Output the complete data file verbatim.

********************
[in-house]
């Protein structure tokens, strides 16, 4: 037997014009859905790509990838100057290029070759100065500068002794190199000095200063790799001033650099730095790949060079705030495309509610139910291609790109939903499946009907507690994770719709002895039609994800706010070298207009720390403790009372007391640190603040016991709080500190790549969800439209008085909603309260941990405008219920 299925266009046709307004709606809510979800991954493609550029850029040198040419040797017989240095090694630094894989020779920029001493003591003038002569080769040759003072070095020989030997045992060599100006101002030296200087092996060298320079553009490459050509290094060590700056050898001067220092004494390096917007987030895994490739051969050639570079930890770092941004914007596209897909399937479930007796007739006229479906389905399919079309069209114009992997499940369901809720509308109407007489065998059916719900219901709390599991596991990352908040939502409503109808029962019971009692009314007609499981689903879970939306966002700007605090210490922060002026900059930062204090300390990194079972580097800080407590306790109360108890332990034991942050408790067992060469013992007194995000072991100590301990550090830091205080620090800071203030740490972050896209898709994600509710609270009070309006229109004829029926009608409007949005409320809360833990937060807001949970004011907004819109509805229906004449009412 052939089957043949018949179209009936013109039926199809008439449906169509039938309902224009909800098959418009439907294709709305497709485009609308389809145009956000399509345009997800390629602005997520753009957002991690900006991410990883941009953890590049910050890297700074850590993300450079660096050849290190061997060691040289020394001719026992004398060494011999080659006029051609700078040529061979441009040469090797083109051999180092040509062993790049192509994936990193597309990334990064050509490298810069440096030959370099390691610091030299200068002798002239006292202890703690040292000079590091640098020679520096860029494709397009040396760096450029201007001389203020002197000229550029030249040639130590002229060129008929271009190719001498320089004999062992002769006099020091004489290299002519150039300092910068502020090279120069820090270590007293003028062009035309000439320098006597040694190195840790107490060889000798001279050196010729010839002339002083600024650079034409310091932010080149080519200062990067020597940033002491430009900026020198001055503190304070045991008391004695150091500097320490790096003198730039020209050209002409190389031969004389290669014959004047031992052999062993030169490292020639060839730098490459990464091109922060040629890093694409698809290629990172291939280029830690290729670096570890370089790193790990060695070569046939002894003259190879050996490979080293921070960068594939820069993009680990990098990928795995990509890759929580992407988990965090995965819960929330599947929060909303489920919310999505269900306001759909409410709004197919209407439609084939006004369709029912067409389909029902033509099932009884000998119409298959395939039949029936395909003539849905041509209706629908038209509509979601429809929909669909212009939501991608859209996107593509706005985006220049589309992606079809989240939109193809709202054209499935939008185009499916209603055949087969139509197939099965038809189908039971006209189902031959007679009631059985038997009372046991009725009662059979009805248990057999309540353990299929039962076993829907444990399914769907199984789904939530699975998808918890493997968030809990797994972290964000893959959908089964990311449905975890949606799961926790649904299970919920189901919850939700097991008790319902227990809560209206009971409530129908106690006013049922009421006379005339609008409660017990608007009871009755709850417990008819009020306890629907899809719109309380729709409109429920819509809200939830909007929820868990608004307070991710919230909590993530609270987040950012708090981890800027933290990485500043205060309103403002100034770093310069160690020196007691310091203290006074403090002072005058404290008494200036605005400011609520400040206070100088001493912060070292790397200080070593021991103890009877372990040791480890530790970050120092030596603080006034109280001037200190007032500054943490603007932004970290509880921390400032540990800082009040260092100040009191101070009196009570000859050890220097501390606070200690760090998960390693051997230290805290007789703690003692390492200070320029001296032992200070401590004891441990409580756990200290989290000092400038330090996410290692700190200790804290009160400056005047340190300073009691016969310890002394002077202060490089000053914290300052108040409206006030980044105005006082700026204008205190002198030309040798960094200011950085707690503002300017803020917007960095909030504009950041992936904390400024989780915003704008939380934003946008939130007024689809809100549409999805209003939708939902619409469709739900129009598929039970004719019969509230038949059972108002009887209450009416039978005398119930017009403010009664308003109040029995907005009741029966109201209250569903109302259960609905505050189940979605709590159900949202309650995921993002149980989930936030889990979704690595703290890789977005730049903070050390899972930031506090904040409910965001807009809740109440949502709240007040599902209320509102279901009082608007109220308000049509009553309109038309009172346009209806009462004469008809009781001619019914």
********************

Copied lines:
[in-house]
């Protein structure tokens, strides 16, 4: 037997014009859905790509990838100057290029070759100065500068002794190199000095200063790799001033650099730095790949060079705030495309509610139910291609790109939903499946009907507690994770719709002895039609994800706010070298207009720390403790009372007391640190603040016991709080500190790549969800439209008085909603309260941990405008219920 299925266009046709307004709606809510979800991954493609550029850029040198040419040797017989240095090694630094894989020779920029001493003591003038002569080769040759003072070095020989030997045992060599100006101002030296200087092996060298320079553009490459050509290094060590700056050898001067220092004494390096917007987030895994490739051969050639570079930890770092941004914007596209897909399937479930007796007739006229479906389905399919079309069209114009992997499940369901809720509308109407007489065998059916719900219901709390599991596991990352908040939502409503109808029962019971009692009314007609499981689903879970939306966002700007605090210490922060002026900059930062204090300390990194079972580097800080407590306790109360108890332990034991942050408790067992060469013992007194995000072991100590301990550090830091205080620090800071203030740490972050896209898709994600509710609270009070309006229109004829029926009608409007949005409320809360833990937060807001949970004011907004819109509805229906004449009412 052939089957043949018949179209009936013109039926199809008439449906169509039938309902224009909800098959418009439907294709709305497709485009609308389809145009956000399509345009997800390629602005997520753009957002991690900006991410990883941009953890590049910050890297700074850590993300450079660096050849290190061997060691040289020394001719026992004398060494011999080659006029051609700078040529061979441009040469090797083109051999180092040509062993790049192509994936990193597309990334990064050509490298810069440096030959370099390691610091030299200068002798002239006292202890703690040292000079590091640098020679520096860029494709397009040396760096450029201007001389203020002197000229550029030249040639130590002229060129008929271009190719001498320089004999062992002769006099020091004489290299002519150039300092910068502020090279120069820090270590007293003028062009035309000439320098006597040694190195840790107490060889000798001279050196010729010839002339002083600024650079034409310091932010080149080519200062990067020597940033002491430009900026020198001055503190304070045991008391004695150091500097320490790096003198730039020209050209002409190389031969004389290669014959004047031992052999062993030169490292020639060839730098490459990464091109922060040629890093694409698809290629990172291939280029830690290729670096570890370089790193790990060695070569046939002894003259190879050996490979080293921070960068594939820069993009680990990098990928795995990509890759929580992407988990965090995965819960929330599947929060909303489920919310999505269900306001759909409410709004197919209407439609084939006004369709029912067409389909029902033509099932009884000998119409298959395939039949029936395909003539849905041509209706629908038209509509979601429809929909669909212009939501991608859209996107593509706005985006220049589309992606079809989240939109193809709202054209499935939008185009499916209603055949087969139509197939099965038809189908039971006209189902031959007679009631059985038997009372046991009725009662059979009805248990057999309540353990299929039962076993829907444990399914769907199984789904939530699975998808918890493997968030809990797994972290964000893959959908089964990311449905975890949606799961926790649904299970919920189901919850939700097991008790319902227990809560209206009971409530129908106690006013049922009421006379005339609008409660017990608007009871009755709850417990008819009020306890629907899809719109309380729709409109429920819509809200939830909007929820868990608004307070991710919230909590993530609270987040950012708090981890800027933290990485500043205060309103403002100034770093310069160690020196007691310091203290006074403090002072005058404290008494200036605005400011609520400040206070100088001493912060070292790397200080070593021991103890009877372990040791480890530790970050120092030596603080006034109280001037200190007032500054943490603007932004970290509880921390400032540990800082009040260092100040009191101070009196009570000859050890220097501390606070200690760090998960390693051997230290805290007789703690003692390492200070320029001296032992200070401590004891441990409580756990200290989290000092400038330090996410290692700190200790804290009160400056005047340190300073009691016969310890002394002077202060490089000053914290300052108040409206006030980044105005006082700026204008205190002198030309040798960094200011950085707690503002300017803020917007960095909030504009950041992936904390400024989780915003704008939380934003946008939130007024689809809100549409999805209003939708939902619409469709739900129009598929039970004719019969509230038949059972108002009887209450009416039978005398119930017009403010009664308003109040029995907005009741029966109201209250569903109302259960609905505050189940979605709590159900949202309650995921993002149980989930936030889990979704690595703290890789977005730049903070050390899972930031506090904040409910965001807009809740109440949502709240007040599902209320509102279901009082608007109220308000049509009553309109038309009172346009209806009462004469008809009781001619019914």